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Author Topic: The Destructive Power of the Financial Markets
philnotfil
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Too dense to do justice to in just a couple of paragraphs, but an educational read about the power of the financial markets.

spiegel.de

The short version is that the financial markets are in business to make money. They used to make money by providing capital for growth in the economy. Now they just make money. They have become powerful enough to move the markets whose movements they profit from.

I thought that this was particularly interesting:
quote:
According to economic theory, the invisible hand of the market always leads to equilibrium, as Adam Smith wrote in his classic 1776 work "The Wealth of Nations," which Vogl refers to as the "Bible of economists." The same theory is still taught in universities today.

But the theory also tells us that today's excesses in the financial markets should never have occurred. This leads Vogl to conjecture that "by no means does the capitalist economy behave the way it's supposed to."

While the theory tends to be based on the economics of a village market, completely different circumstances apply in the financial markets, where both goods and expectations are being traded, and where speculative transactions are used to hedge against other speculative transactions. Vogl describes the principle as follows: "Someone who doesn't have a product, and neither expects to have it nor will have it, sells this product to someone who also neither expects nor wants to have it, and in reality does not receive it."

Another important section:
quote:
In fact, the United States and Europe did attempt to constrain the monster that was the financial market. Governments can hardly be accused of not having made a serious effort in this direction, but the project they face is exceedingly difficult.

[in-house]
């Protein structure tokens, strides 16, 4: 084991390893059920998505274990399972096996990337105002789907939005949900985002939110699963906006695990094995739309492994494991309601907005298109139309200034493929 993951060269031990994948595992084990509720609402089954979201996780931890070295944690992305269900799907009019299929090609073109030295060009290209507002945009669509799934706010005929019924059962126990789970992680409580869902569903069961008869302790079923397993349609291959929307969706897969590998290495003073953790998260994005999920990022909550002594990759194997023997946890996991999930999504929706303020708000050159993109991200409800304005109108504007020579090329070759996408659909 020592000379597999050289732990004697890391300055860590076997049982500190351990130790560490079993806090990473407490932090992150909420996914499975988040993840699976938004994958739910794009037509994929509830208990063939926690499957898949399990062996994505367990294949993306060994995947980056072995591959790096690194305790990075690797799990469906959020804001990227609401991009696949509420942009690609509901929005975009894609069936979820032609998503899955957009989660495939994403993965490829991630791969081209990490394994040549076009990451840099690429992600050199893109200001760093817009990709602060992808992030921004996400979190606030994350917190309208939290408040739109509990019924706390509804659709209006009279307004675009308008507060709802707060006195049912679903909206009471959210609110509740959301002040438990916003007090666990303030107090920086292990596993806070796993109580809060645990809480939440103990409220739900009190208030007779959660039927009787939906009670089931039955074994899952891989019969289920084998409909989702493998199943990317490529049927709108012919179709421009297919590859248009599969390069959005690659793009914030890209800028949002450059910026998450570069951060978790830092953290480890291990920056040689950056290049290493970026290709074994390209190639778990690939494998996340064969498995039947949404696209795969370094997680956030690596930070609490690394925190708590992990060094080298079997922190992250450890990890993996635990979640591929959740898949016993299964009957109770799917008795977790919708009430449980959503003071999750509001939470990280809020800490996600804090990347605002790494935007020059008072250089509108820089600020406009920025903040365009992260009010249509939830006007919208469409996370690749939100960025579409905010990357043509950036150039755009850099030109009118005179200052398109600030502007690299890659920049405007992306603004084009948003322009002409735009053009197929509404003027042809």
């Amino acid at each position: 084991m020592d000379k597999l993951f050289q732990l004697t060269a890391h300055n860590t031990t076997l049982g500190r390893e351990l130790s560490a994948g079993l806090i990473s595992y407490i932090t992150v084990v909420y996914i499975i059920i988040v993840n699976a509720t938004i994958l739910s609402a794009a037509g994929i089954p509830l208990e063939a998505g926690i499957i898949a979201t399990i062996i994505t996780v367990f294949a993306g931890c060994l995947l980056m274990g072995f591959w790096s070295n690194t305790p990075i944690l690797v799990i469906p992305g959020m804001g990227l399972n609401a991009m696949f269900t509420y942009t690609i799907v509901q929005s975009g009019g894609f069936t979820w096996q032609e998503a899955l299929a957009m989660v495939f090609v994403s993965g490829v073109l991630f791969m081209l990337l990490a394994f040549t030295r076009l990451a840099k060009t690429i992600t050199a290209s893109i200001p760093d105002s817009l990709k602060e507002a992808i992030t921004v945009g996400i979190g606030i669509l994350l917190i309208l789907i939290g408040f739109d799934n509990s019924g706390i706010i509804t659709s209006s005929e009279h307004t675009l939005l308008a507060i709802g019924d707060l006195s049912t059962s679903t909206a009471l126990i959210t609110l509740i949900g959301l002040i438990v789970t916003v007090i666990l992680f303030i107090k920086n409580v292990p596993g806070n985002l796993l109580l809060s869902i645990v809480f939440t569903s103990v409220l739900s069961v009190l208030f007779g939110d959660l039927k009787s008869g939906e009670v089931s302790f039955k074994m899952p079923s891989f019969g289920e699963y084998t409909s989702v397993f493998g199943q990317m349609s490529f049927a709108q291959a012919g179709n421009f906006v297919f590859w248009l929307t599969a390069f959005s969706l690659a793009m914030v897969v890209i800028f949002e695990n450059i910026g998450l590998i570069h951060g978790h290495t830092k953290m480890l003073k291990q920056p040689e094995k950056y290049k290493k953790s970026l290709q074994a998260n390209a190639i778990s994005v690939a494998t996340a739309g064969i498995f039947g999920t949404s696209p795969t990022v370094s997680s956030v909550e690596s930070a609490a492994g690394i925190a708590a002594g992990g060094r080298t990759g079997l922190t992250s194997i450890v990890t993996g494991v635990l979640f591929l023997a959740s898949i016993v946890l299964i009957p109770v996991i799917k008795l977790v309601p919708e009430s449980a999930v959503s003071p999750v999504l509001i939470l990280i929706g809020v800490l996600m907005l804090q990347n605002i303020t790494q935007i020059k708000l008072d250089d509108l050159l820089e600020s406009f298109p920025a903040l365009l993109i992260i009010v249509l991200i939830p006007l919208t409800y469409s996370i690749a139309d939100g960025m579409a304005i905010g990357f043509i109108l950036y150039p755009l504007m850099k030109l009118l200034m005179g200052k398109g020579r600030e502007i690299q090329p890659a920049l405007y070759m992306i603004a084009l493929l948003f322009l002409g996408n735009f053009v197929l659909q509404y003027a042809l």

Solo efforts by individual countries are pointless, because the industry is globally interconnected. On the other hand, internationally coordinated solutions are difficult. As a result, the regulations remain nothing more than piecemeal.

For the financial industry, new regulations are often little more than a sportsmanlike challenge to search for new tricks with which to circumvent the rules. In their conflict with politicians and regulatory agencies, banks and hedge funds have a clear competitive advantage: They hire the brightest minds in the financial world and pay them millions. The public-sector regulators can hardly compete.

My favorite line from the piece is from George Soros:
quote:
"Financial markets have a very safe way of predicting the future. They cause it."


[ August 23, 2011, 03:40 PM: Message edited by: philnotfil ]

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Pyrtolin
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quote:
According to economic theory, the invisible hand of the market always leads to equilibrium, as Adam Smith wrote in his classic 1776 work "The Wealth of Nations," which Vogl refers to as the "Bible of economists." The same theory is still taught in universities today.
Except that's outright wrong. Adam Smith didn't say or suggest a thing about equilibrium. He used the invisible hand metaphor to show how the risk involved with foreign investment encouraged a large number of merchants to make domestic investments instead of chasing after the higher potential profits of foreign trade, and in doing so, they incidentally helped to better contribute to increasing overall domestic wealth. (And, in general we was challenging the mercantilist assertion that money and precious metals were wealth rather than domestic production capacity and goods)

Smith would actually have decently well predicted what happens if you lower the perceived risk on finance to the point where there's more profit there than in production- it's the later corruption of his work to try to create the idea of market equilibrium and a return to trying to think of money itself as wealth rather than just a conduit for it that ends up blinding itself to what would otherwise be a pretty obvious result.

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